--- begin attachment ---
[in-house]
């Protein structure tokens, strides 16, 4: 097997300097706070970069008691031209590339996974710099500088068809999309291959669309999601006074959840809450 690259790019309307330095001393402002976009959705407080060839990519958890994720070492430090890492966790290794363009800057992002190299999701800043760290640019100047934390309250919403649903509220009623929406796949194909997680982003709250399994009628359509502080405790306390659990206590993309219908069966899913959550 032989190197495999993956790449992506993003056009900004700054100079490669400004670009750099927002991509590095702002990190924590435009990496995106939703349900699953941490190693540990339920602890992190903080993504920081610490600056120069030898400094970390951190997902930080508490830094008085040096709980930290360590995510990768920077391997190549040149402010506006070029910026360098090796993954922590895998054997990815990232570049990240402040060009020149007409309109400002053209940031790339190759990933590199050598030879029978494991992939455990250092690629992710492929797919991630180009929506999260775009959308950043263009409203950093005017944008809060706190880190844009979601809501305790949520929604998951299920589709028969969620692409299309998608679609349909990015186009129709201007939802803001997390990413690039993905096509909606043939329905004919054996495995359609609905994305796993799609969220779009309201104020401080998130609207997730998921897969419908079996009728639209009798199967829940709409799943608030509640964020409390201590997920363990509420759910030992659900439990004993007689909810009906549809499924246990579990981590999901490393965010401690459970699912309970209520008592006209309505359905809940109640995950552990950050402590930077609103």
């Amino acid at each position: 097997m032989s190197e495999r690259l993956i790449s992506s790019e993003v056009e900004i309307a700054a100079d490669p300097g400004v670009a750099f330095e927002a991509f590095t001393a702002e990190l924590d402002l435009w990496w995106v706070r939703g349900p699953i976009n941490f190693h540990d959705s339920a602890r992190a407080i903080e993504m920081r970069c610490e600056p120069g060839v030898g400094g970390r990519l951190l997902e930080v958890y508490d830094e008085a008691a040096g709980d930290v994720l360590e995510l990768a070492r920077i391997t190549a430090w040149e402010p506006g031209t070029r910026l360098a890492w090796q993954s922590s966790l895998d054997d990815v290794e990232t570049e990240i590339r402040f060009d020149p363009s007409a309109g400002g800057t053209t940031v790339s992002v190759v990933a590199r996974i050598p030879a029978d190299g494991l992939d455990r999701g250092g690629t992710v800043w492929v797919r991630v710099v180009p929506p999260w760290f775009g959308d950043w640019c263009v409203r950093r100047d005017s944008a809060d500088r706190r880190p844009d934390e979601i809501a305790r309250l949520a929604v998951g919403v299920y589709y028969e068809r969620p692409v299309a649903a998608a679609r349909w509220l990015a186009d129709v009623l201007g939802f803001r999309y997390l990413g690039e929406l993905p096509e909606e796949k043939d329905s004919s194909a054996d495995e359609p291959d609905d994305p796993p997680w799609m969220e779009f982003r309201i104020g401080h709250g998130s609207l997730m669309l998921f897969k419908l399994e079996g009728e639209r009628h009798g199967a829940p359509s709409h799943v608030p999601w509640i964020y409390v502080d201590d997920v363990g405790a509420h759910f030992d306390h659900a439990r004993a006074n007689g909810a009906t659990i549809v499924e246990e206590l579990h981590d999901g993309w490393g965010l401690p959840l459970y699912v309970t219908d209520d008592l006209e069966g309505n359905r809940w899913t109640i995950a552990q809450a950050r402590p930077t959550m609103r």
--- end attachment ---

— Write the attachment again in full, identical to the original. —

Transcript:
[in-house]
């Protein structure tokens, strides 16, 4: 097997300097706070970069008691031209590339996974710099500088068809999309291959669309999601006074959840809450 690259790019309307330095001393402002976009959705407080060839990519958890994720070492430090890492966790290794363009800057992002190299999701800043760290640019100047934390309250919403649903509220009623929406796949194909997680982003709250399994009628359509502080405790306390659990206590993309219908069966899913959550 032989190197495999993956790449992506993003056009900004700054100079490669400004670009750099927002991509590095702002990190924590435009990496995106939703349900699953941490190693540990339920602890992190903080993504920081610490600056120069030898400094970390951190997902930080508490830094008085040096709980930290360590995510990768920077391997190549040149402010506006070029910026360098090796993954922590895998054997990815990232570049990240402040060009020149007409309109400002053209940031790339190759990933590199050598030879029978494991992939455990250092690629992710492929797919991630180009929506999260775009959308950043263009409203950093005017944008809060706190880190844009979601809501305790949520929604998951299920589709028969969620692409299309998608679609349909990015186009129709201007939802803001997390990413690039993905096509909606043939329905004919054996495995359609609905994305796993799609969220779009309201104020401080998130609207997730998921897969419908079996009728639209009798199967829940709409799943608030509640964020409390201590997920363990509420759910030992659900439990004993007689909810009906549809499924246990579990981590999901490393965010401690459970699912309970209520008592006209309505359905809940109640995950552990950050402590930077609103």
């Amino acid at each position: 097997m032989s190197e495999r690259l993956i790449s992506s790019e993003v056009e900004i309307a700054a100079d490669p300097g400004v670009a750099f330095e927002a991509f590095t001393a702002e990190l924590d402002l435009w990496w995106v706070r939703g349900p699953i976009n941490f190693h540990d959705s339920a602890r992190a407080i903080e993504m920081r970069c610490e600056p120069g060839v030898g400094g970390r990519l951190l997902e930080v958890y508490d830094e008085a008691a040096g709980d930290v994720l360590e995510l990768a070492r920077i391997t190549a430090w040149e402010p506006g031209t070029r910026l360098a890492w090796q993954s922590s966790l895998d054997d990815v290794e990232t570049e990240i590339r402040f060009d020149p363009s007409a309109g400002g800057t053209t940031v790339s992002v190759v990933a590199r996974i050598p030879a029978d190299g494991l992939d455990r999701g250092g690629t992710v800043w492929v797919r991630v710099v180009p929506p999260w760290f775009g959308d950043w640019c263009v409203r950093r100047d005017s944008a809060d500088r706190r880190p844009d934390e979601i809501a305790r309250l949520a929604v998951g919403v299920y589709y028969e068809r969620p692409v299309a649903a998608a679609r349909w509220l990015a186009d129709v009623l201007g939802f803001r999309y997390l990413g690039e929406l993905p096509e909606e796949k043939d329905s004919s194909a054996d495995e359609p291959d609905d994305p796993p997680w799609m969220e779009f982003r309201i104020g401080h709250g998130s609207l997730m669309l998921f897969k419908l399994e079996g009728e639209r009628h009798g199967a829940p359509s709409h799943v608030p999601w509640i964020y409390v502080d201590d997920v363990g405790a509420h759910f030992d306390h659900a439990r004993a006074n007689g909810a009906t659990i549809v499924e246990e206590l579990h981590d999901g993309w490393g965010l401690p959840l459970y699912v309970t219908d209520d008592l006209e069966g309505n359905r809940w899913t109640i995950a552990q809450a950050r402590p930077t959550m609103r």